Tech executives are confident that the sector will rebound this year, according to a survey, with 31 percent planning to hire more workers.
IT executives are feeling optimistic about a possible sector recovery this year, according to a new survey from CompTIA.
Following a wave of well-deserved pessimism that lasted most of 2009, executives were more upbeat when surveyed by the tech trade association in December. The new outlook prompted the rating for CompTIA's third IT Industry Business Confidence Index to jump 6.3 points to 56.6 out of 100.
With a rating higher than 50, the index now marks the first time positive sentiments outshone negative ones. The first two indexes from July and September of last year both scored under 50.
Over the next six months, IT executives are expecting further growth in the economy, the IT industry, and their own companies. If all goes well, CompTIA expects its confidence index to rise another 6.5 points this year, pushing sentiment firmly into positive territory.
Among IT executives surveyed, 34 percent said they're likely to boost spending over the next six months, and 31 percent plan to hire more staff. On average, most see global IT spending rising 2 percent to 4 percent this year, with growth in the U.S. slightly lower. Executives also forecast that their own IT services will rise anywhere from 2.5 percent to 5.5 percent in 2010.
Identifying growth technologies and markets for the year ahead, those surveyed cited four key areas: security products and services, health care IT, green IT, and virtualization.
Seventy-five percent said consumer tech will increasingly influence corporate tech, 80 percent said more businesses will look at cloud computing models such as software as a service, and 78 percent felt that companies will rely more on telework, virtual offices, and other mobile ways of working.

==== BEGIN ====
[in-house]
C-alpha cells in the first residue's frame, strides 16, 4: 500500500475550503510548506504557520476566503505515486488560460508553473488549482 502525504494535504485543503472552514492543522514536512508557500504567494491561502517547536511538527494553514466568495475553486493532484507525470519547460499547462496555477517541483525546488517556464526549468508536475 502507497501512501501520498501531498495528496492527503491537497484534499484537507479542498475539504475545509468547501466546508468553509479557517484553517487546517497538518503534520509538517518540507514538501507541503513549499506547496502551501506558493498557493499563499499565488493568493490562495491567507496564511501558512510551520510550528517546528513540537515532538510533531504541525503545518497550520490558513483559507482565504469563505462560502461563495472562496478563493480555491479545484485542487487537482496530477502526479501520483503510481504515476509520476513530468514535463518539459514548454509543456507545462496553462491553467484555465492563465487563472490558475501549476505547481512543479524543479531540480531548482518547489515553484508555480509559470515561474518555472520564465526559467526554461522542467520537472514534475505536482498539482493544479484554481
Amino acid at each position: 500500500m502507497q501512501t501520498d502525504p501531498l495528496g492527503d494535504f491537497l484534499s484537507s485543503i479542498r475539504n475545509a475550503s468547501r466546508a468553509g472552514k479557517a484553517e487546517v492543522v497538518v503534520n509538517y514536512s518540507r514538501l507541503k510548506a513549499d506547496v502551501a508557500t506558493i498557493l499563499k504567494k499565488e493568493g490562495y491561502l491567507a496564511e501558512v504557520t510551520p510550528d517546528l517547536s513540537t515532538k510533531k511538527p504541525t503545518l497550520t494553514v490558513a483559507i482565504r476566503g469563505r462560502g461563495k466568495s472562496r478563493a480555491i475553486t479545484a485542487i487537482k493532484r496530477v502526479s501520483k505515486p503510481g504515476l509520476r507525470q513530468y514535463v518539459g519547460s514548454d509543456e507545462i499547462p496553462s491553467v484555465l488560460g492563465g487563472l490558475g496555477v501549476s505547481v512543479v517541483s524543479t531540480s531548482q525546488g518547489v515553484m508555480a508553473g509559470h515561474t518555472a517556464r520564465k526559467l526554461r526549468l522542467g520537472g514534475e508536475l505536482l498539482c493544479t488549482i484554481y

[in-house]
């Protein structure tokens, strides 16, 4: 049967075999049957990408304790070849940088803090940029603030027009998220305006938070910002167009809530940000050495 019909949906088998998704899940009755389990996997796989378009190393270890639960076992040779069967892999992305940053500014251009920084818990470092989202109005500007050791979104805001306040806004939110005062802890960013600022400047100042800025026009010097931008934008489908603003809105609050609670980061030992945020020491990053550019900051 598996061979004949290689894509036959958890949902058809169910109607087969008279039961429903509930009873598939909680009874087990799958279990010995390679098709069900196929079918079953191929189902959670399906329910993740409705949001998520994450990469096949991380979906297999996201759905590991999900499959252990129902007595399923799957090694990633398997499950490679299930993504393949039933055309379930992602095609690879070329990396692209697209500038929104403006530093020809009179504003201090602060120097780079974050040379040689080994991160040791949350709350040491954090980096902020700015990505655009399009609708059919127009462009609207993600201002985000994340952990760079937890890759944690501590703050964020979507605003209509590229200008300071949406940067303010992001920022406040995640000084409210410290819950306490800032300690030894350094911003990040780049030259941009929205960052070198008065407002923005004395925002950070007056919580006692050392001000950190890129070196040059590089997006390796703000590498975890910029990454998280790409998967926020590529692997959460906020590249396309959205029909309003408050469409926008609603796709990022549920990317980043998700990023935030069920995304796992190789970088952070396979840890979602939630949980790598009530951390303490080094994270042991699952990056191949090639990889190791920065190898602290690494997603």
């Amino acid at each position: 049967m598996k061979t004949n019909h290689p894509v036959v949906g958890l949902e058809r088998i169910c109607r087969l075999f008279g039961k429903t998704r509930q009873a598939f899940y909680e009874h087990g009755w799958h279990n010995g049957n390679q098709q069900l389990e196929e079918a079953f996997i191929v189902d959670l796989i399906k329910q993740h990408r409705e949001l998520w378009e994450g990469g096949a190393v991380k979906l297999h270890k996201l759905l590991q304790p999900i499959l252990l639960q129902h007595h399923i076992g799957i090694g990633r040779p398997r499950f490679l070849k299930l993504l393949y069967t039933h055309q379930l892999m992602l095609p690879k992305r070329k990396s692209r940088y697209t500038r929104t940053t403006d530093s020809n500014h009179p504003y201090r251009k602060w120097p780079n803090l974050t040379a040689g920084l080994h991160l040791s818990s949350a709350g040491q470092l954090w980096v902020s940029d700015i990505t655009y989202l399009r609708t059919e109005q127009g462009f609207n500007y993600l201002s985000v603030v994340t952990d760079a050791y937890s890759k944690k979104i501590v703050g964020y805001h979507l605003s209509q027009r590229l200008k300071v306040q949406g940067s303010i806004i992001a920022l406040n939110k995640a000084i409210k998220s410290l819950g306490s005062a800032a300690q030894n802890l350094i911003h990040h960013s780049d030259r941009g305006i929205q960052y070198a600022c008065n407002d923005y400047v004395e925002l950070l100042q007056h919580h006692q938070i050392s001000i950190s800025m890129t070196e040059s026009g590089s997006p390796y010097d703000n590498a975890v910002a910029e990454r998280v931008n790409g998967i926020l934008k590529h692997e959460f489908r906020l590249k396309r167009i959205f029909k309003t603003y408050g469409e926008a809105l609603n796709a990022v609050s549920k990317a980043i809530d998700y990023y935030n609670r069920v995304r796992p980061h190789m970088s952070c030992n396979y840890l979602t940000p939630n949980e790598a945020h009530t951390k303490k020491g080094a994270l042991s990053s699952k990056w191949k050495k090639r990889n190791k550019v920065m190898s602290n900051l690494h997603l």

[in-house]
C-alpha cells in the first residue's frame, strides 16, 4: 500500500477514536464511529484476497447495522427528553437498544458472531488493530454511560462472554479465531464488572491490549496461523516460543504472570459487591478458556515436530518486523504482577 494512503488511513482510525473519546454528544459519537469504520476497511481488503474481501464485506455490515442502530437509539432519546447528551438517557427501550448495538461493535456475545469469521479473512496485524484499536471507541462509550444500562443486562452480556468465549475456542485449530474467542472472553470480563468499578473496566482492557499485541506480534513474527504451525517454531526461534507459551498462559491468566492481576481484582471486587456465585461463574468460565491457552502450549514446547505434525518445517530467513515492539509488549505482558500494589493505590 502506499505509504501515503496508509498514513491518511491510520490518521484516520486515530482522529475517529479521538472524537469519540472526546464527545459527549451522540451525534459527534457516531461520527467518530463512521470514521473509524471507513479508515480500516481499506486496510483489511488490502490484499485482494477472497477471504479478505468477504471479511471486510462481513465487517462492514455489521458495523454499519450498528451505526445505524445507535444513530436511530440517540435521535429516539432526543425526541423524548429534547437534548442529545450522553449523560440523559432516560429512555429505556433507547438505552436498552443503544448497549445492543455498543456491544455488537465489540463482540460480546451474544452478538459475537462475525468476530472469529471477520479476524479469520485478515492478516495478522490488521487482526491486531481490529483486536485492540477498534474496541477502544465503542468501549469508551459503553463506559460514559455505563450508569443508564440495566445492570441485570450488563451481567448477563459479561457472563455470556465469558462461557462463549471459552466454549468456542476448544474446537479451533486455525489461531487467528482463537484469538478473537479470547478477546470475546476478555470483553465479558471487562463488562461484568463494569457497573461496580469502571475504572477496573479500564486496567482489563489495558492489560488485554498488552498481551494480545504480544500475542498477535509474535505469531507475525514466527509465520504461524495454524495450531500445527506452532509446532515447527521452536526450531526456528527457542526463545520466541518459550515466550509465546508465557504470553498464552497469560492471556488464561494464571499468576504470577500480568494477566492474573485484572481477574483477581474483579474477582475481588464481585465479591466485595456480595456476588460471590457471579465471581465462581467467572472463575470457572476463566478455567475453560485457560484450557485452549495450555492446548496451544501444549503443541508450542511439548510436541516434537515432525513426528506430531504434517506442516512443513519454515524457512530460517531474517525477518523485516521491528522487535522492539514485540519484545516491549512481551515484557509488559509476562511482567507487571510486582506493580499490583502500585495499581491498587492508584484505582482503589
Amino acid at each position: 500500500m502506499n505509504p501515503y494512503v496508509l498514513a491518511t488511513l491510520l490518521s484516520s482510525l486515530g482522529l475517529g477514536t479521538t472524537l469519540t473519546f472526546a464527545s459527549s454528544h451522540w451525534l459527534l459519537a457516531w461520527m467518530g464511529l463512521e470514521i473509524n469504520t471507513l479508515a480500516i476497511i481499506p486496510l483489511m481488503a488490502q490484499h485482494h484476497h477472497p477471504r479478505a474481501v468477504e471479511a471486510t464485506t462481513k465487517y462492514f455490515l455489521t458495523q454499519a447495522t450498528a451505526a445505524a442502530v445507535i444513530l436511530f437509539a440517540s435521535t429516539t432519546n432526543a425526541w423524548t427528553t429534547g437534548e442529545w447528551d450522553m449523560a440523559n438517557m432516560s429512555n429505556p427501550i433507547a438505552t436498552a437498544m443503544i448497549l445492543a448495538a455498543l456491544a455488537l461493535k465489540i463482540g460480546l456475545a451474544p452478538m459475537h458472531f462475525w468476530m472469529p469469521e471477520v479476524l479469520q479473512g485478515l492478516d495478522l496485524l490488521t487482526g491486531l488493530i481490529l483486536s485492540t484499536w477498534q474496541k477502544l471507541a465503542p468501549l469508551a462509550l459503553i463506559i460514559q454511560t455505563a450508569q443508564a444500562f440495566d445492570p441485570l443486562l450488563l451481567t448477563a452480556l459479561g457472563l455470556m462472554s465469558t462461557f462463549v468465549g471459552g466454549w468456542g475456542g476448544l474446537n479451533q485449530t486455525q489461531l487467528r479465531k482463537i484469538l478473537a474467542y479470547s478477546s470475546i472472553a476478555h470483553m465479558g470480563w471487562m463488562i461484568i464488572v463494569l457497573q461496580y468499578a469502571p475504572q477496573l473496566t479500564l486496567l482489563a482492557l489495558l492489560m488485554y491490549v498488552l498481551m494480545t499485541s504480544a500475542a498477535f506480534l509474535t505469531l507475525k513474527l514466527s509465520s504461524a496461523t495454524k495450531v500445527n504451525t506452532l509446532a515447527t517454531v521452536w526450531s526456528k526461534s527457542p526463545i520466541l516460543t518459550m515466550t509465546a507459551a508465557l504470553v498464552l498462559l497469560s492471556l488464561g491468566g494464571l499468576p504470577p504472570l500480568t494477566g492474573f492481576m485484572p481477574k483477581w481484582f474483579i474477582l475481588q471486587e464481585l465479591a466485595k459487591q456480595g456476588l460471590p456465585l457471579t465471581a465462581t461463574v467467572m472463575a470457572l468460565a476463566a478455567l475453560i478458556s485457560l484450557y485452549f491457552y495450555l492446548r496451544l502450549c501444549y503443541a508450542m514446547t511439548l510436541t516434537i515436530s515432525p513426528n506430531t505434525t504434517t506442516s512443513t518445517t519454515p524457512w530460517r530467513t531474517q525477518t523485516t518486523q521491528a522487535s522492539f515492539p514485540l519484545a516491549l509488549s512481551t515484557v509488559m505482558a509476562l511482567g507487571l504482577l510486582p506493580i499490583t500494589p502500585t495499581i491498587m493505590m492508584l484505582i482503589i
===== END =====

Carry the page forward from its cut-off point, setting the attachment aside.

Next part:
But those questioned conceded that the economy is by no means out of the woods yet.
"Many macro-economic indicators have improved over the past six months, lending factual support to the positive perceptions of IT executives," Tim Herbert, CompTIA's vice president of research, said Monday in a statement. "Yet some big unknowns still loom, such as unemployment, the impact of public sector debt and the tight lending and credit market. Until these factors start to turn around, exuberance about an economic recovery will rightfully be tempered."
As 2010 unfolds, IT will also face challenges trying to juggle the goal of investing in R&D versus the pressure to rein in costs.
CompTIA, short for the Computer Technology Industry Association, is a nonprofit trade association that offers certification, research, and other services to IT professionals. To compile its Business Confidence Index report, CompTIA surveyed executives from more than 300 U.S. tech companies in mid-December.